Once upon a time, teachers had freedom to teach

By Lnn Moncus

Those of us who loved school, no matter which side of the desk we were on, never get over wanting to join the crowds on their way to that first day of school. Just thinking about the joys of education causes us to pause and to be thankful for having had the opportunity to be both student and teacher.

When I retired, I was a basketcase for the first few days of school even though I had moved home and no longer had a place on campus. Of course, I had a similar feeling when I graduated from high school and could no longer return there as a student. Just listening to children as they are getting ready for their classes still causes pangs of homesickness for those wonderful days in the classroom.

Recently, some of us were talking about the difference between the school supplies of today and those of yesterday when we entered school for the first time. We were probably more proud of our Big Chief tablet, yellow pencil, and box of crayons than today’s children are of the massive numbers of supplies they need in order to begin to learn. Whereas, we were going to learn the 3 R’s, today’s students don’t seem to ever get around to learning them but become experts on computers, calculators, and talking books. We were very excited about learning to print, even though we had already been taught that by our parents. We were also eager to learn to read more and more even though we had already begun to read before we could remember. Some were even eager to learn arithmetic and could hardly wait to master the multiplication tables.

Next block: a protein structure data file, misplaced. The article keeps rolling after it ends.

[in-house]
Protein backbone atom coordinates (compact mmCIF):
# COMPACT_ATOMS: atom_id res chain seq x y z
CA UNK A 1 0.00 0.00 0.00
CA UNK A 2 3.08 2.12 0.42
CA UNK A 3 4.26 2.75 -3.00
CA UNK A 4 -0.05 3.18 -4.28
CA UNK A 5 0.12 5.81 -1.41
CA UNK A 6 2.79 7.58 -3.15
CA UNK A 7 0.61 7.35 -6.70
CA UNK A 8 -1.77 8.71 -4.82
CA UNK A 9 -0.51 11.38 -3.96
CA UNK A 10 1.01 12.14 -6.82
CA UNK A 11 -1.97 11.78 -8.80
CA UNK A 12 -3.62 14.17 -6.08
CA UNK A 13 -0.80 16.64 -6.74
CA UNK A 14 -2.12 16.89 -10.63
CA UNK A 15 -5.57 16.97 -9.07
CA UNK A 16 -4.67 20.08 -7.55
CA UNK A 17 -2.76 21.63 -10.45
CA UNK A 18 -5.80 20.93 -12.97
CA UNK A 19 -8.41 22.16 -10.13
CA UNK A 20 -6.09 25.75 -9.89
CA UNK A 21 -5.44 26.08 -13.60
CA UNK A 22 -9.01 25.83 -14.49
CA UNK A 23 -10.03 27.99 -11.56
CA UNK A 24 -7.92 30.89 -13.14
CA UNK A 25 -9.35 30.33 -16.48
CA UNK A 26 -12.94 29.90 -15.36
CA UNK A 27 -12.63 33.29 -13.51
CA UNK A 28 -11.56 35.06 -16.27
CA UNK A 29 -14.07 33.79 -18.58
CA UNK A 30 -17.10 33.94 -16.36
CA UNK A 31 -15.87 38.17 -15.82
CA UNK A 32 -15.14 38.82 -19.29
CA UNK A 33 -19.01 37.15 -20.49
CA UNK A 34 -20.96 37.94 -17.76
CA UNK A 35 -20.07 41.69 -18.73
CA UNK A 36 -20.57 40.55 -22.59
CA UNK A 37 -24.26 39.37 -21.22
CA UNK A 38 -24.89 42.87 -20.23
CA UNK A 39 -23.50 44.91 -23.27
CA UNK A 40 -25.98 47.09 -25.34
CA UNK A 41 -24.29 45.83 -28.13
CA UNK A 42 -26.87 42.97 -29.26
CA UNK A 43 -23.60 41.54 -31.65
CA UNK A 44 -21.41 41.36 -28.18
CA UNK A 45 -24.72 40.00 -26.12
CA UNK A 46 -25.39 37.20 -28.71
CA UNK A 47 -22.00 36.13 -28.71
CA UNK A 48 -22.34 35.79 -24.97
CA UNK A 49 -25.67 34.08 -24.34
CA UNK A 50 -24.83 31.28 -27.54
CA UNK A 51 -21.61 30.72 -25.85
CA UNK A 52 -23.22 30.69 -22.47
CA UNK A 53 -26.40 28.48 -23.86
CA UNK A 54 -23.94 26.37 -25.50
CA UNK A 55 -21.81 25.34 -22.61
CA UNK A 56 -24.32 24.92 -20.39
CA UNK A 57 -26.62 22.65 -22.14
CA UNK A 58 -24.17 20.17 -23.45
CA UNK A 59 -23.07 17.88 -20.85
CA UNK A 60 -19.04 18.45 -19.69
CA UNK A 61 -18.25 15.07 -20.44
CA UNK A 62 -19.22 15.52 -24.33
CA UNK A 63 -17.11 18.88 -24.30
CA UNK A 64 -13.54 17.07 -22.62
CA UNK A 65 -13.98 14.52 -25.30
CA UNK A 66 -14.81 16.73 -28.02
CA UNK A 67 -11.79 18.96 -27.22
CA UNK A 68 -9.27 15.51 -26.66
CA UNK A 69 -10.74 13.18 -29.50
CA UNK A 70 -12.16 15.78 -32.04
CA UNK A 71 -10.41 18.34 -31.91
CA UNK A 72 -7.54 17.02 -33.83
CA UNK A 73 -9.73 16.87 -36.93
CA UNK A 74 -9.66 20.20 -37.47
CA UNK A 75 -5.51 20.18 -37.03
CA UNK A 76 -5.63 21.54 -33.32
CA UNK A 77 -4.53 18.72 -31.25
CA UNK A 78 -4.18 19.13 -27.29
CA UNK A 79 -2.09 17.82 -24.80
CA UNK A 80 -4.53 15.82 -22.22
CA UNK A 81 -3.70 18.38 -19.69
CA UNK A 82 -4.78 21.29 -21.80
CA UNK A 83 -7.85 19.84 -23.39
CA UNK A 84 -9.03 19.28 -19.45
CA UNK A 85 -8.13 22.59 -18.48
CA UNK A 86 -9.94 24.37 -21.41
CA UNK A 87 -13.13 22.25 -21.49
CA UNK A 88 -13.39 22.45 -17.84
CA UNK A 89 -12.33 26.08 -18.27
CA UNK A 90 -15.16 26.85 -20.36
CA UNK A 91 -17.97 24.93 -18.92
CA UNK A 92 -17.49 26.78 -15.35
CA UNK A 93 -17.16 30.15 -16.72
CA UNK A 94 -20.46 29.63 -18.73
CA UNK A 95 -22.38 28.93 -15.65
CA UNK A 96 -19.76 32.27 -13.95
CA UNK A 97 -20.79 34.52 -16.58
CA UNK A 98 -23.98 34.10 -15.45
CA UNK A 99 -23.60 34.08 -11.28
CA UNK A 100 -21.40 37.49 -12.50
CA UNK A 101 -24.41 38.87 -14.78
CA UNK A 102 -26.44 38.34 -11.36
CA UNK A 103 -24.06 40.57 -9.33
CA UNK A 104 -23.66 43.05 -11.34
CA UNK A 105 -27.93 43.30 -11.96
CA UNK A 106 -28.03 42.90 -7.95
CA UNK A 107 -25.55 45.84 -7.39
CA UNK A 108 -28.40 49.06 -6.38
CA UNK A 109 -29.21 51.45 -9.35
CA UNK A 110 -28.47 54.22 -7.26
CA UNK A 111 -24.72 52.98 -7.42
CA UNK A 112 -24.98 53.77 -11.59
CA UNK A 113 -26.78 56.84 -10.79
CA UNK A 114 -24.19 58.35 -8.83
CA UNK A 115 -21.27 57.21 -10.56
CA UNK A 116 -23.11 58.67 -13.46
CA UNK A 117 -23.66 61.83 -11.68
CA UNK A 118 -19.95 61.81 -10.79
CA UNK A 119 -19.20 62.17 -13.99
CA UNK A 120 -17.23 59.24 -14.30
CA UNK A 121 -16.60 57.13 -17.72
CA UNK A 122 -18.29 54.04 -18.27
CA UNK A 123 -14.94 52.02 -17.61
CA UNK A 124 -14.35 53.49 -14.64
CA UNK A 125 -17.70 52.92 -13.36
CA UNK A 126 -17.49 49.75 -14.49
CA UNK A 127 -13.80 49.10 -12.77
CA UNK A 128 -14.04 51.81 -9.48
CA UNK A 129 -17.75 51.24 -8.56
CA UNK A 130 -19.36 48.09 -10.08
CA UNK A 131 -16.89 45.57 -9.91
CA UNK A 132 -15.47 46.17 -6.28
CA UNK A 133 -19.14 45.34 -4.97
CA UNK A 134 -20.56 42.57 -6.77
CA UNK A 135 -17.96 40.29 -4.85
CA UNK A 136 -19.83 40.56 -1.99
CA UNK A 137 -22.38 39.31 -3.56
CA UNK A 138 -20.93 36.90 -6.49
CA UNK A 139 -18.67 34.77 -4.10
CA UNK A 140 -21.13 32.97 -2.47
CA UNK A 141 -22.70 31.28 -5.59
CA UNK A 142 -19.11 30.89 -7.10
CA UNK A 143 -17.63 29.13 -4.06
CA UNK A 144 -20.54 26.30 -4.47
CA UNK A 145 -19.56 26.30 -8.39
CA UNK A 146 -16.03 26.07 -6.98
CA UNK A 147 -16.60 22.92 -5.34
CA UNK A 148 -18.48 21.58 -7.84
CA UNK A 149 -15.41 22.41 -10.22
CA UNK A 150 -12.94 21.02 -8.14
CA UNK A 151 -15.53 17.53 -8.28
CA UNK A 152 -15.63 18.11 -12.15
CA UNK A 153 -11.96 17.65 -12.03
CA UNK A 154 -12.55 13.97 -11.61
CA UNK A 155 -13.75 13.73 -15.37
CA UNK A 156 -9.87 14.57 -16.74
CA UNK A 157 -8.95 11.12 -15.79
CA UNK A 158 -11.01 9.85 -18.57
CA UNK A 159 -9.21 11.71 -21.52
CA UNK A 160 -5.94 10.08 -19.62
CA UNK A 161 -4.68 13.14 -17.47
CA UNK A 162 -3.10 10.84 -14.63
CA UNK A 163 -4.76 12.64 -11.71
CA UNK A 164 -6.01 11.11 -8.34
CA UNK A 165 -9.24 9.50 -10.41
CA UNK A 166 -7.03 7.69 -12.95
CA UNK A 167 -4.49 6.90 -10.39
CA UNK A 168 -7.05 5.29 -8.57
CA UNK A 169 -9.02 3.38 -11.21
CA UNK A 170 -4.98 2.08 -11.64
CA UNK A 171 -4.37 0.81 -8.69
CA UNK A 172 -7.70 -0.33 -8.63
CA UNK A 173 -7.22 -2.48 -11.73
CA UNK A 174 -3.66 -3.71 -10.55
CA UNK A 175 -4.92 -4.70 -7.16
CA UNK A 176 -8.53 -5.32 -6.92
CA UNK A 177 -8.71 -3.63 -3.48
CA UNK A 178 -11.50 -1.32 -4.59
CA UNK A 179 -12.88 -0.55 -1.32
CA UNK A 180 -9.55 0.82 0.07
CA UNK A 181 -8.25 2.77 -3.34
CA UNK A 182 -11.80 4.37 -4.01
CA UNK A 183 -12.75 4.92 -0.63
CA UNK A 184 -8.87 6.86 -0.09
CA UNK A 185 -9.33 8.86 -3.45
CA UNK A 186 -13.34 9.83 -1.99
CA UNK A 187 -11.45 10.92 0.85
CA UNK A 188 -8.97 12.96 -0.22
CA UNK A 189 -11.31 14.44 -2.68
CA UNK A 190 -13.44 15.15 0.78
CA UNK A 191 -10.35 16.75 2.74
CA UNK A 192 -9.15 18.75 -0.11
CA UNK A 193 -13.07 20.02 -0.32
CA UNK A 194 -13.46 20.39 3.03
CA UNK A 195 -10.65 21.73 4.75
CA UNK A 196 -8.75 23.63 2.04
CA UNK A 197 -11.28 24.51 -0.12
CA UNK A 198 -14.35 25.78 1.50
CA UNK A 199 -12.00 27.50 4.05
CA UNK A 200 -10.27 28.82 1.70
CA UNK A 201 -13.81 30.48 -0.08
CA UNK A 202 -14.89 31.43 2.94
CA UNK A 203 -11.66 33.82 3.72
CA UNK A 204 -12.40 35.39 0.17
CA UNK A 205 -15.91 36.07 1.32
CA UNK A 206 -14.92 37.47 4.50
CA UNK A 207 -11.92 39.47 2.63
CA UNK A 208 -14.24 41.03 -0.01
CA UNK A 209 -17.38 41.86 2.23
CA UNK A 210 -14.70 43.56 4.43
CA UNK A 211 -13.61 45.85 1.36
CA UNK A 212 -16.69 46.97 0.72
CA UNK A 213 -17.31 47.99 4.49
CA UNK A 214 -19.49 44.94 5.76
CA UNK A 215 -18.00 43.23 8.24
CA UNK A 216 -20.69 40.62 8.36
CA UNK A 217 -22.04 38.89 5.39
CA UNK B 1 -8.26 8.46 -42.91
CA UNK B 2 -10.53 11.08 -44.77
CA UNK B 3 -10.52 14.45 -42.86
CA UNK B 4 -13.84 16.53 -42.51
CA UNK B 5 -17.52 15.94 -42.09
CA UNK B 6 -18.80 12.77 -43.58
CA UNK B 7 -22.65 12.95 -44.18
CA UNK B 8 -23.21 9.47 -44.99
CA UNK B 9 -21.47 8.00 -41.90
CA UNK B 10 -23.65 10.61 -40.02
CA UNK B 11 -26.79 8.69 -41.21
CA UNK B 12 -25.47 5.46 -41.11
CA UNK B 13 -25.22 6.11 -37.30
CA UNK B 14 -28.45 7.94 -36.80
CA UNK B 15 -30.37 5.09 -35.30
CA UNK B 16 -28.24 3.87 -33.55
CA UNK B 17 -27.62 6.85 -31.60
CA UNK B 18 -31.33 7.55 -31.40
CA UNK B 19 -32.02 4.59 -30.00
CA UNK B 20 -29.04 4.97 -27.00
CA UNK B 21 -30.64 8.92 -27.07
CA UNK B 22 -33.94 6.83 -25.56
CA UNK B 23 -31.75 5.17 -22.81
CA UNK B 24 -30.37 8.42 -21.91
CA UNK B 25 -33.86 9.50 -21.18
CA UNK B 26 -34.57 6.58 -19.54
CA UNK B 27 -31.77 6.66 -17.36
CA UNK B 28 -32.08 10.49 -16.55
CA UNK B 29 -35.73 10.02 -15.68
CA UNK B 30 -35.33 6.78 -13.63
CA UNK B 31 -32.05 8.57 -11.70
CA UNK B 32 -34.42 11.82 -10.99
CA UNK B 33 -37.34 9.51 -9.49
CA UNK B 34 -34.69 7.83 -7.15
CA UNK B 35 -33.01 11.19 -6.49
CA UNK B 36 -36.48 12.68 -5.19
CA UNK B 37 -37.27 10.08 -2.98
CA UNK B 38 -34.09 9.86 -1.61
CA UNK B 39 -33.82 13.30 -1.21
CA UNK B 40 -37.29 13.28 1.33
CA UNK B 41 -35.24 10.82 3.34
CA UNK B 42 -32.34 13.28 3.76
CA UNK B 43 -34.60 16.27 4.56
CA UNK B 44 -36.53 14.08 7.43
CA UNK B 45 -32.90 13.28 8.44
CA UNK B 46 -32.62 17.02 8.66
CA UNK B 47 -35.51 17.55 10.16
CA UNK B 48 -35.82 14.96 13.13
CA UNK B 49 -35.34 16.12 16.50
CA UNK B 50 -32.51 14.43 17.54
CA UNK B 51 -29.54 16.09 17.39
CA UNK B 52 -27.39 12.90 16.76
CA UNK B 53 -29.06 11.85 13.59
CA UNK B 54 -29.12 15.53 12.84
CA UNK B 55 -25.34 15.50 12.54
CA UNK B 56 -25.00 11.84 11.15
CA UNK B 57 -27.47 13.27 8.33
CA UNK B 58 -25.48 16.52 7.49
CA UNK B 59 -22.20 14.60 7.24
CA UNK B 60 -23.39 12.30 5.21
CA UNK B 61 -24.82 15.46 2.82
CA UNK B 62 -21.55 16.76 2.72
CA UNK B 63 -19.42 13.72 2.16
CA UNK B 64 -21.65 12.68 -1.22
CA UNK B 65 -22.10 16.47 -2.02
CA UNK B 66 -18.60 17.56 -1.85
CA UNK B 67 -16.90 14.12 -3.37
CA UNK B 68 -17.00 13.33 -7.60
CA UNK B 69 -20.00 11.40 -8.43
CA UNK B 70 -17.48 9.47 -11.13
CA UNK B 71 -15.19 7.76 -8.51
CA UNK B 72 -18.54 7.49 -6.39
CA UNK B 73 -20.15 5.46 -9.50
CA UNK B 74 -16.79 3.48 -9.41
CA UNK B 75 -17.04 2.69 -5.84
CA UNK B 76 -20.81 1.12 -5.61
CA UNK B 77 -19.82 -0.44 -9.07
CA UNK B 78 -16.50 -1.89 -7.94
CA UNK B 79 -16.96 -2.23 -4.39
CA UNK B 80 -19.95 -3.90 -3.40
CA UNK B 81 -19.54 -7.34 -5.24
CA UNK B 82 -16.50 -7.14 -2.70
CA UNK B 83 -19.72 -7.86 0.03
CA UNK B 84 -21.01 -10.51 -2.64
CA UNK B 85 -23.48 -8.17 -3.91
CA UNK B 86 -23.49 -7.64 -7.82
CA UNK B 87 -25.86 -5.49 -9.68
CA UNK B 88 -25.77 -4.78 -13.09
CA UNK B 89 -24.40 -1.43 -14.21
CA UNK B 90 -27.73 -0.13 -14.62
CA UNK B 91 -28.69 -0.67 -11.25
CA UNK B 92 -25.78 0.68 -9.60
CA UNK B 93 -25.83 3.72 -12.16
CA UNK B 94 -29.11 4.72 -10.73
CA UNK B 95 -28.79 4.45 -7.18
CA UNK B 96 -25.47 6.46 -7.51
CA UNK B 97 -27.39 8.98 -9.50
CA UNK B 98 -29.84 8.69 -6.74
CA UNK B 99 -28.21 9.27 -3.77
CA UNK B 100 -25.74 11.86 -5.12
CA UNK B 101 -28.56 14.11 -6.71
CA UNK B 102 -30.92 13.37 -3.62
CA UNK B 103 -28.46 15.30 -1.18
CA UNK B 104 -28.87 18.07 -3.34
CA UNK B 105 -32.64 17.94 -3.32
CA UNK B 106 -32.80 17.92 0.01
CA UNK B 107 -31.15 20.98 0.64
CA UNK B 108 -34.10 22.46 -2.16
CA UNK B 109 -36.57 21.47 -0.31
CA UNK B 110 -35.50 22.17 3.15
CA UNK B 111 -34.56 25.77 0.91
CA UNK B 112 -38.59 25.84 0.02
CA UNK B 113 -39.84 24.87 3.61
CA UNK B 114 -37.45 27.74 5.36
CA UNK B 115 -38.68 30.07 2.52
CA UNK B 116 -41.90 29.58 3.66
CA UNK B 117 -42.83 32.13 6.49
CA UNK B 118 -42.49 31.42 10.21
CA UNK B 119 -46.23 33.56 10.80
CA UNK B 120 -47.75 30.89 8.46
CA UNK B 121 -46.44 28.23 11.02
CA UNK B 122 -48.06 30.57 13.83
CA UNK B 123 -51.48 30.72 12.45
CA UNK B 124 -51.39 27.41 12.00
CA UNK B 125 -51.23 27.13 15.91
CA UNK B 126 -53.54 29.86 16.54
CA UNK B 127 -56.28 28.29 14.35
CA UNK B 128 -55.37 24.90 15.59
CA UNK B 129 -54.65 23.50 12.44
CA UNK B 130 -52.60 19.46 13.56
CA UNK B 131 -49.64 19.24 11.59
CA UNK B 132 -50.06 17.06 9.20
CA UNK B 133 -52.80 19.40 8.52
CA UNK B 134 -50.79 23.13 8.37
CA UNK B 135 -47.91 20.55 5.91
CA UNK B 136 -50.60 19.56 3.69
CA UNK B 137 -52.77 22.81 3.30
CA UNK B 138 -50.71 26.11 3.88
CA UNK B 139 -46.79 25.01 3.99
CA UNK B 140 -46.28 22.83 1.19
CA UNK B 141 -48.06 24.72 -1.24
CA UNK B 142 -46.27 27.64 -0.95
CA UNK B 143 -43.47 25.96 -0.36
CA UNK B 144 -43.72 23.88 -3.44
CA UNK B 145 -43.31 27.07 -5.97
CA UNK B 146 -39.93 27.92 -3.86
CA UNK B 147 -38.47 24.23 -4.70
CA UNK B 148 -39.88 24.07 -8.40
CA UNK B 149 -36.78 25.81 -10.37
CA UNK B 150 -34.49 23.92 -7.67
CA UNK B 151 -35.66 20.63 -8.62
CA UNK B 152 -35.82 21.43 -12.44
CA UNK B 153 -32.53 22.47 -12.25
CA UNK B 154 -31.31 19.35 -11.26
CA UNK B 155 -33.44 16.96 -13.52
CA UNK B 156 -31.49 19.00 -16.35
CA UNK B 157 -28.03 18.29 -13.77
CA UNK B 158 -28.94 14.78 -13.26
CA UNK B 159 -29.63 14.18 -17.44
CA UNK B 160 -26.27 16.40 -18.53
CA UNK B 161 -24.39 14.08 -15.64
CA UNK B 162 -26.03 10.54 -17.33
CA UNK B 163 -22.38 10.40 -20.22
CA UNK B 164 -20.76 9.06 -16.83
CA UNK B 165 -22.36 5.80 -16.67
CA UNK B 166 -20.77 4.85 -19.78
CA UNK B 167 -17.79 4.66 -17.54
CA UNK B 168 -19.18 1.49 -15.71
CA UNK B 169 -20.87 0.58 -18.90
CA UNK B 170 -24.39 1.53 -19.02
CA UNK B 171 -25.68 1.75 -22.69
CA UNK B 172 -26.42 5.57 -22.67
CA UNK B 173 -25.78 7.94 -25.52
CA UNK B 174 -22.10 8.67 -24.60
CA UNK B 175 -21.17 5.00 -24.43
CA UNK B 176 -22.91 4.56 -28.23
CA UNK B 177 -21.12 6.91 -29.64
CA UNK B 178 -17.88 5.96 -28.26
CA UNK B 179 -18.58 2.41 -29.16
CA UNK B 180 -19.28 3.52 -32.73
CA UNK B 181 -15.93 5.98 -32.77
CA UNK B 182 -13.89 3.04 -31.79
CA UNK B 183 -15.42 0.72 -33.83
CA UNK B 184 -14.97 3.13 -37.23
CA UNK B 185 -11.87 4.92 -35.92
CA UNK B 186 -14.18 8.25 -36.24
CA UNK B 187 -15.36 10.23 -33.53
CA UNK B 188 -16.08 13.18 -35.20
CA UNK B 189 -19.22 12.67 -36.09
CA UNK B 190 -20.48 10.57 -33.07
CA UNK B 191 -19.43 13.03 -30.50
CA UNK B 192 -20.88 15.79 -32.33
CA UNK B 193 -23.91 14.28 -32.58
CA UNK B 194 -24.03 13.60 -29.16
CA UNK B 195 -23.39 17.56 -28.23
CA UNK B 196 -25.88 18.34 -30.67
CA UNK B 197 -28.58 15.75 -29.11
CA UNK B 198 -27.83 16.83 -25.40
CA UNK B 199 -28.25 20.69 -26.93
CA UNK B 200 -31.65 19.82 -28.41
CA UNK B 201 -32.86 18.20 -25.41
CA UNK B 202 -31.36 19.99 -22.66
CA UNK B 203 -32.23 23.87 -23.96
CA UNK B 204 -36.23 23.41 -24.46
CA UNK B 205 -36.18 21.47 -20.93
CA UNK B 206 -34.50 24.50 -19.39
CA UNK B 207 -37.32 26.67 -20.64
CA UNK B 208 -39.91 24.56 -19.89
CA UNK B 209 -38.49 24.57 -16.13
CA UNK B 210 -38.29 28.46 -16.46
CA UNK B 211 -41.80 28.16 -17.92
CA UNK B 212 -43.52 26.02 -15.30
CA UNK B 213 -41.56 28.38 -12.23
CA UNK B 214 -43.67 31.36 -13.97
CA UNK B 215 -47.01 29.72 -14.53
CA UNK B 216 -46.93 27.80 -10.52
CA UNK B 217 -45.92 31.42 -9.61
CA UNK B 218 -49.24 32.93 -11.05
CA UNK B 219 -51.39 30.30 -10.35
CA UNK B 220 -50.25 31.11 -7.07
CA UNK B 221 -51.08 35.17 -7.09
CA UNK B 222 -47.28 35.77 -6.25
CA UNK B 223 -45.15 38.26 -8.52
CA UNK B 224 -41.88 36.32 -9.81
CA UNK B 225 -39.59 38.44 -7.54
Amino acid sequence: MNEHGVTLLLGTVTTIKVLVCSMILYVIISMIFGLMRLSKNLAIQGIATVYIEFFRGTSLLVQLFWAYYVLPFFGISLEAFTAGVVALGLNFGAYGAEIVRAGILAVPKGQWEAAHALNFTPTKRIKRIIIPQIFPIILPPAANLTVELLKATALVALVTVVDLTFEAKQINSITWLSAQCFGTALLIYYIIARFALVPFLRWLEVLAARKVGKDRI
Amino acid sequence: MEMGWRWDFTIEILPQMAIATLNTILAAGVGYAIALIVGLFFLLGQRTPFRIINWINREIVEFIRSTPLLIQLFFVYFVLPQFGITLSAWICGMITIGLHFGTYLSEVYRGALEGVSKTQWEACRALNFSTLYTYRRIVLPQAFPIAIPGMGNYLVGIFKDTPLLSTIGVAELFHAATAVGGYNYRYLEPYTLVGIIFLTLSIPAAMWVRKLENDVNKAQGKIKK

We really didn’t realize how fortunate we were to be free to say “The Pledge of Allegiance” and “The Lord’s Prayer,” any more than we could comprehend that our teachers were free to teach us without even knowing about the numerous tests forced upon all ages today. We could learn for the sake of learning and really didn’t have to worry about our school receiving a failing grade because all of us were not learning at the same pace. The few tests forced upon us were not life threatening to us or to our teachers. We found out where we stood as far as grade level when we saw the scores on some of those tests and knew whether or not we needed extra help or could just relax and go with the flow.

As we progressed, we had even more fun because we had numerous subjects to explore and more teachers to help us as we proceeded.
As a teacher in the past, I had the privilege of working with so many wonderful students and of associating with some outstanding teachers. We just went about the business of education and had great fun every day. As long as we could be with our students and try to teach them, we were in great good form, but politics began to enter and to take us away from the real purpose of teaching – the young people. Administrators began to see how many committees they could dream up and how many extra meetings they could call. Emphasis seemed to be placed on almost anything except teaching and learning.

Even though I have never missed all those meetings and that busy work, I will forever miss being around young people who are eager to learn and who are very much alive. I still believe such classes could exist today were teachers allowed to teach and students were allowed to learn something besides the test materials prepared by non teachers. I wish all young people a wonderful year and hope they will find just a spark of eagerness somewhere along the way.